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Part II: What Does Having a Nonprofit Really Mean


To pick up where we left off (and if you don't know where we left off, you may read part I here):


1.) 501c3 non-profits do pay sales and use tax.  -We pay the same 6% sales tax that every other business in the state of Ky. pays... quarterly, via  

    In simple terms this means you pay 6% of any and all profits you generate through sales of goods or services (pet adoptions, dog training, sales of collars, anything like that would be taxable).  -You do not pay S & U tax on donations received (sometimes I wish I were more of a fundraising-type!). 

2.) 501c3 non-profits do pay employer taxes and must issue W-2 forms to W-9 employees at the end of each year.  

    We're responsible for calculating federal, state, city and social security withholdings from employee's pay.  Then we pay the 'difference' that we 'withhold' from the employee's check either yearly or quarterly.  I am not comfortable doing this stuff, but I have to suck it up and do it anyway!  Hopefully we'll get to a point of being able to pay an accountant to do this one day.  

Notes here based on our experience, re: W9 employee:

    Thus far I've been able to pay one employee, here and there, for just a few months.  Her name is Diane Dickey, and she's an awesome, skinny little animal and nature-loving woman in her late 50's that does odd jobs (house cleaning, lawn mowing, etc.) to make ends' meat.  

    -And that's all she ever has, if she has that... just enough to put gas in her car, Mike's Hard Lemonade in her belly, and some healthy food in her fridge.  Hey, I said she was 'awesome,' not that she was super 'financially-savvy,' ok?! 😄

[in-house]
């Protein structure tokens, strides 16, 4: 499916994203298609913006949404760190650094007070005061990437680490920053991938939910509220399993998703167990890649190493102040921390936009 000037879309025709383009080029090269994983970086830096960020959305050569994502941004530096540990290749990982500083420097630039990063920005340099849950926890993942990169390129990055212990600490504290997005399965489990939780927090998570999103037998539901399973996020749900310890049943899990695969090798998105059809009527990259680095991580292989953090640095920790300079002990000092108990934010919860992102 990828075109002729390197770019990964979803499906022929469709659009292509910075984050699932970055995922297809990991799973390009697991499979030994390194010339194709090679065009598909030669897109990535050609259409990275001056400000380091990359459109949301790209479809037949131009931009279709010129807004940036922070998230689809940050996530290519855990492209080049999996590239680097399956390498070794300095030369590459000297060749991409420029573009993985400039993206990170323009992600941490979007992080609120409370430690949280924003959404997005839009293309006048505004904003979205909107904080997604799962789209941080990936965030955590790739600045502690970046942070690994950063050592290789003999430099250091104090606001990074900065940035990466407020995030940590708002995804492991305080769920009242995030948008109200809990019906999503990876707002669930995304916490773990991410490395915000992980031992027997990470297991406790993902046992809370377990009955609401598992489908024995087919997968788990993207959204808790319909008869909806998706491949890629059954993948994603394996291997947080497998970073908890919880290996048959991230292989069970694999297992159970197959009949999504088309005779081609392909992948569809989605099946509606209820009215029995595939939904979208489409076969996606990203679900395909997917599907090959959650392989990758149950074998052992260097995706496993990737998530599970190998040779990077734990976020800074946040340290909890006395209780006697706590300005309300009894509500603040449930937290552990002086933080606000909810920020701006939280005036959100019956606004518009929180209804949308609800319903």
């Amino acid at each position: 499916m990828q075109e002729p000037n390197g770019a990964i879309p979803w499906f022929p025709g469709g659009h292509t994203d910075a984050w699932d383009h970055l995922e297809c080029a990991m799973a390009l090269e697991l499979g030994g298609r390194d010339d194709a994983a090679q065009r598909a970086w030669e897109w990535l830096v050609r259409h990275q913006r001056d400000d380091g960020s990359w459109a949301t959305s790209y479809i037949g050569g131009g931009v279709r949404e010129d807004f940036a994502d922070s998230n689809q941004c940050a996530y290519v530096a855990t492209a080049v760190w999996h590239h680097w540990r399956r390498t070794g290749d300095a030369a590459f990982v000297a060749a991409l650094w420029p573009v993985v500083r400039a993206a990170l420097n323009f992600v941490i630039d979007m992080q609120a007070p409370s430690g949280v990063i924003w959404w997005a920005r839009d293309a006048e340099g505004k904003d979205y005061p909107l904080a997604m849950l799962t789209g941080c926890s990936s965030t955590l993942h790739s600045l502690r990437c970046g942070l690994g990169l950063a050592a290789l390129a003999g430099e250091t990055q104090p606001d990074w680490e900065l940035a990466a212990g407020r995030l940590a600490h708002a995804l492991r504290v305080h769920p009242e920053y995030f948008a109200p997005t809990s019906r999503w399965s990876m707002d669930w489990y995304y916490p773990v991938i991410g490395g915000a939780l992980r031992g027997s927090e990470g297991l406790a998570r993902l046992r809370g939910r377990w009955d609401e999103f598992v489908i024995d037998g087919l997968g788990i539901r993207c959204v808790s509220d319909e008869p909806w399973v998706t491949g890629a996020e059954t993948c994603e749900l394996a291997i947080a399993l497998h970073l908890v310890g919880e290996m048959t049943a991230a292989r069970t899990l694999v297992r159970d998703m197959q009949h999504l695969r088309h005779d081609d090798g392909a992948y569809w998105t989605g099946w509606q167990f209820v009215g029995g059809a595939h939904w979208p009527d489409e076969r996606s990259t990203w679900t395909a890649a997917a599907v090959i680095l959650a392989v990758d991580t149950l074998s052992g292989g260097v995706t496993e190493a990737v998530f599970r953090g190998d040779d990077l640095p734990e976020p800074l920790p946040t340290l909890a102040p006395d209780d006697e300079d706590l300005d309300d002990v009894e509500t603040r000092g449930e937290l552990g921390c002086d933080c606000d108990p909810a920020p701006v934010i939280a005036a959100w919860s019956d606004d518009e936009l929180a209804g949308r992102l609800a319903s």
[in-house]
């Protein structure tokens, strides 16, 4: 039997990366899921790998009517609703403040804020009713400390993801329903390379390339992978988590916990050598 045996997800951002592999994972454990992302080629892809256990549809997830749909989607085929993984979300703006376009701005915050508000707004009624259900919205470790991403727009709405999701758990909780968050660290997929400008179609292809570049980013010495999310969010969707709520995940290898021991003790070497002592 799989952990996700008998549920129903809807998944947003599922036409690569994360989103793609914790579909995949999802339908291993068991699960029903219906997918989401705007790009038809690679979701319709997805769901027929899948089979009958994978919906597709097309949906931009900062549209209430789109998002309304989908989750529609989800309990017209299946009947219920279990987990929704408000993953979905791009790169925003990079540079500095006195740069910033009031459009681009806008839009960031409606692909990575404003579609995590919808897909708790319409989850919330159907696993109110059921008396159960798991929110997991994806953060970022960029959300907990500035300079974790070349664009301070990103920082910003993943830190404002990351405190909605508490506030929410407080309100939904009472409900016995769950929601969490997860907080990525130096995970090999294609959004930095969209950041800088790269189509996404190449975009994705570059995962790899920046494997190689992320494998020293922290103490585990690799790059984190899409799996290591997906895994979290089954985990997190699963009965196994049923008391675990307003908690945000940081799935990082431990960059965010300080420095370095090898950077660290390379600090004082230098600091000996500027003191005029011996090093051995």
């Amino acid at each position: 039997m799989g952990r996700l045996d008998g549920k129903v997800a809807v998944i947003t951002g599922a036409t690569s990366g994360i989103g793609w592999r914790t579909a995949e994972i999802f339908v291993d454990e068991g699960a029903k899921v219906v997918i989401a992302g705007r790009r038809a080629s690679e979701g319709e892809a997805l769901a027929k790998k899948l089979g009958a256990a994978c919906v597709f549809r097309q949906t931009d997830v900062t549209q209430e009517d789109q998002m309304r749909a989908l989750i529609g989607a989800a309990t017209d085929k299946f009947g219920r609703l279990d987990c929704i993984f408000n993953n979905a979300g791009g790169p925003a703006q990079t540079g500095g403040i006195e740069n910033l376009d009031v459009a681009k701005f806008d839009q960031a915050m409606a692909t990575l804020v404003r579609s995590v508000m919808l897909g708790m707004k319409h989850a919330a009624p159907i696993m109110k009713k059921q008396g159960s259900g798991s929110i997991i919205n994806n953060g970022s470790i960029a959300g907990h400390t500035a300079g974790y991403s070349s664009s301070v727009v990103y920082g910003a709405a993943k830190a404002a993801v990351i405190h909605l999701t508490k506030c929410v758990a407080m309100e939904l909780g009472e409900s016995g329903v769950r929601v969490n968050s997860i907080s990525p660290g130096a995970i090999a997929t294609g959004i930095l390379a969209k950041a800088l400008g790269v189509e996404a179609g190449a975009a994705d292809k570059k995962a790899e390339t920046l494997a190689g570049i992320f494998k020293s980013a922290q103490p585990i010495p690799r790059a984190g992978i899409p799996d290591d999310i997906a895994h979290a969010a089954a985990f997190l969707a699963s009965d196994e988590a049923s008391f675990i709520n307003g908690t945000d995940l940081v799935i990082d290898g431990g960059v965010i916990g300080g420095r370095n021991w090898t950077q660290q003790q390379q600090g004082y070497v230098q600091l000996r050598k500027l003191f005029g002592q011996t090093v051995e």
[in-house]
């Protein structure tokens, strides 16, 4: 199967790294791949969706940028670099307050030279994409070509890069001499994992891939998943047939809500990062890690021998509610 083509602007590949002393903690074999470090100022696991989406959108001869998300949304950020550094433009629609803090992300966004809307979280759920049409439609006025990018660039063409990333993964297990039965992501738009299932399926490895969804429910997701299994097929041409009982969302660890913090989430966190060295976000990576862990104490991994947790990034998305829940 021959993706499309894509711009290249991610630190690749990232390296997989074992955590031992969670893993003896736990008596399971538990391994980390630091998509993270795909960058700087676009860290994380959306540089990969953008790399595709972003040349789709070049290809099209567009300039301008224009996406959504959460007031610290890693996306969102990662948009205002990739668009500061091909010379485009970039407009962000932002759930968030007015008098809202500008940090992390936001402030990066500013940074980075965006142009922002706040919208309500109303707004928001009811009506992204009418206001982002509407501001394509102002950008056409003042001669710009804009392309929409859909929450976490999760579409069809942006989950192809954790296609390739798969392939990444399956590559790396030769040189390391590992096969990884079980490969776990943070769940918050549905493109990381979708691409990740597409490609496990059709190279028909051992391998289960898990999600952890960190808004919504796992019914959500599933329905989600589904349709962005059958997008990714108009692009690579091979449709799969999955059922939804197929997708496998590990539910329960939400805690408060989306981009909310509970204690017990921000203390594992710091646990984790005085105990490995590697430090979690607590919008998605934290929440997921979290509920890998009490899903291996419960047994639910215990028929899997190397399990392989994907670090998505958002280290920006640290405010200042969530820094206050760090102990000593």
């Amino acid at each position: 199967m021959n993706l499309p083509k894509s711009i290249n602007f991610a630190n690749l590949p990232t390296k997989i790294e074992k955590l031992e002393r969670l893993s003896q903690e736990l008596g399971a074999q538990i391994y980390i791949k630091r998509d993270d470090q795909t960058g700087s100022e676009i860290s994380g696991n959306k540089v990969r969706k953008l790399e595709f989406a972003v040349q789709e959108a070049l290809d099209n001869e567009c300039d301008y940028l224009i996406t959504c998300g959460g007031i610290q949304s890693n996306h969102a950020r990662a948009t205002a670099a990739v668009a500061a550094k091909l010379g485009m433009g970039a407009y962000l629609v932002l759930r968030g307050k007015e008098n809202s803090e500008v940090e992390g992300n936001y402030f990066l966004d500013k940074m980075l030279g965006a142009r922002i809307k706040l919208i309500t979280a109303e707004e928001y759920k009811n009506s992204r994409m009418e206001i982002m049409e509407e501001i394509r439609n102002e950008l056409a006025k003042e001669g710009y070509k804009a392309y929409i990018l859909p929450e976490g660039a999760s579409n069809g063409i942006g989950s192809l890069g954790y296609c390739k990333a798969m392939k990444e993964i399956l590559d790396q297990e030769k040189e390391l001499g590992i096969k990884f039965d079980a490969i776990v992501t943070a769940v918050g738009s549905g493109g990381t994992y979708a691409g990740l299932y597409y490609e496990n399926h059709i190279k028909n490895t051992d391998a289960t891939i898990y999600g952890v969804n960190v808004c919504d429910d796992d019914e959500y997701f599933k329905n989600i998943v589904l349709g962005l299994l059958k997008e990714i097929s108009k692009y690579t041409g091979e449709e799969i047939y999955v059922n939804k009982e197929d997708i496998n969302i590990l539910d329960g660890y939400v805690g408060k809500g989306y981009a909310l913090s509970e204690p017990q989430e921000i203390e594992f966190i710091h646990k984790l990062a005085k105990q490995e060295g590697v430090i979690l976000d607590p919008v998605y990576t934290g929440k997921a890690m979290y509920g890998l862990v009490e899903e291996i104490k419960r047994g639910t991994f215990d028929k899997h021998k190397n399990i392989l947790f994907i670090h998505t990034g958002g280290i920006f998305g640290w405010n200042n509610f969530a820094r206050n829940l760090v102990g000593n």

Dee's cat, Lena, which I say is her mother reincarnated.  Lena learned how to use the toilet on her own, and follows Dee everywhere! 

    I was able to 'hire Dee' last winter thanks to the Give for Good Louisville fundraiser.  It/we raised approximately $2000, and I wanted that money to help not only the rescue, but also the community... so I offered Dee a part time job with the rescue 'until the funds ran out.'  

    I also pay Dee to pet sit for us when we travel, but this is out of my own personal money of course, and not the rescue's money.  The only exception to that rule would be when we have rescue fosters here too that she's helping care for (and/or adopt out) while we're away, in which case I'm able to use some of the rescue's money to cover those (rescue) pets' daily care.  

    For the record, and clarity:  I pay Dee $15 an hour... when there's money to pay her.  She is a W9 employee when she works for this rescue, and I pay her a daily rate of $40 to be our in-home pet sitter whenever we travel (which is a God-send).

  So now you know that just because a business owner has a part time employee does not mean that the owner has a new car, is wealthy, or has 'made it' in any shape or form. The financial health of a company and its owner are 2 different things.  

    I for one drive a 14 year old Honda Accord, and am driving Uber a few hours a week right now to make ends' meat for myself!  -When school's in session, I work p.t. as a substitute teacher for our municipal school district.  -That's how I make a living at the moment.  

    -And apart from that, I have this pet rescue.  

    And I wouldn't have it any other way.  I'm an entrepreneur, and always have been.